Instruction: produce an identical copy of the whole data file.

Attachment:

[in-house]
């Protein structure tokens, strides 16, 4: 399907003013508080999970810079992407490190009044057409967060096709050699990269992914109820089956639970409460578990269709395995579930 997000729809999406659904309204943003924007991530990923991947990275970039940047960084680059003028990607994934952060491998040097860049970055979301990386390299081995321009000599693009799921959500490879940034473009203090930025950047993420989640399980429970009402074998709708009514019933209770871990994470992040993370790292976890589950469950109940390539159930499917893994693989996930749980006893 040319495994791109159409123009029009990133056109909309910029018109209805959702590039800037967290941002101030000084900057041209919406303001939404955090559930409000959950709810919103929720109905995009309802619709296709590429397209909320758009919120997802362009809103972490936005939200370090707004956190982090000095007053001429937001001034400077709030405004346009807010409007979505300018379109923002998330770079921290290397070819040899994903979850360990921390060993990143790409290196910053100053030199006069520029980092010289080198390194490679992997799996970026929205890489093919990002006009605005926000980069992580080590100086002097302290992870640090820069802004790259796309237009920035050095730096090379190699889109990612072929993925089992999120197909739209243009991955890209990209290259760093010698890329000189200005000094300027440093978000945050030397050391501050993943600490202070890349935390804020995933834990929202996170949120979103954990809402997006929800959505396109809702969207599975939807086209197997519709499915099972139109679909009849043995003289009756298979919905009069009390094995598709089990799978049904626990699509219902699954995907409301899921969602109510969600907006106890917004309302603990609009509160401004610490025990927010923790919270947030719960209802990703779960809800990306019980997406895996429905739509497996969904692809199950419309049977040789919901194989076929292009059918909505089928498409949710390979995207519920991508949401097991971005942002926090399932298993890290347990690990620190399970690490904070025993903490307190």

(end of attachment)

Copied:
[in-house]
């Protein structure tokens, strides 16, 4: 399907003013508080999970810079992407490190009044057409967060096709050699990269992914109820089956639970409460578990269709395995579930 997000729809999406659904309204943003924007991530990923991947990275970039940047960084680059003028990607994934952060491998040097860049970055979301990386390299081995321009000599693009799921959500490879940034473009203090930025950047993420989640399980429970009402074998709708009514019933209770871990994470992040993370790292976890589950469950109940390539159930499917893994693989996930749980006893 040319495994791109159409123009029009990133056109909309910029018109209805959702590039800037967290941002101030000084900057041209919406303001939404955090559930409000959950709810919103929720109905995009309802619709296709590429397209909320758009919120997802362009809103972490936005939200370090707004956190982090000095007053001429937001001034400077709030405004346009807010409007979505300018379109923002998330770079921290290397070819040899994903979850360990921390060993990143790409290196910053100053030199006069520029980092010289080198390194490679992997799996970026929205890489093919990002006009605005926000980069992580080590100086002097302290992870640090820069802004790259796309237009920035050095730096090379190699889109990612072929993925089992999120197909739209243009991955890209990209290259760093010698890329000189200005000094300027440093978000945050030397050391501050993943600490202070890349935390804020995933834990929202996170949120979103954990809402997006929800959505396109809702969207599975939807086209197997519709499915099972139109679909009849043995003289009756298979919905009069009390094995598709089990799978049904626990699509219902699954995907409301899921969602109510969600907006106890917004309302603990609009509160401004610490025990927010923790919270947030719960209802990703779960809800990306019980997406895996429905739509497996969904692809199950419309049977040789919901194989076929292009059918909505089928498409949710390979995207519920991508949401097991971005942002926090399932298993890290347990690990620190399970690490904070025993903490307190």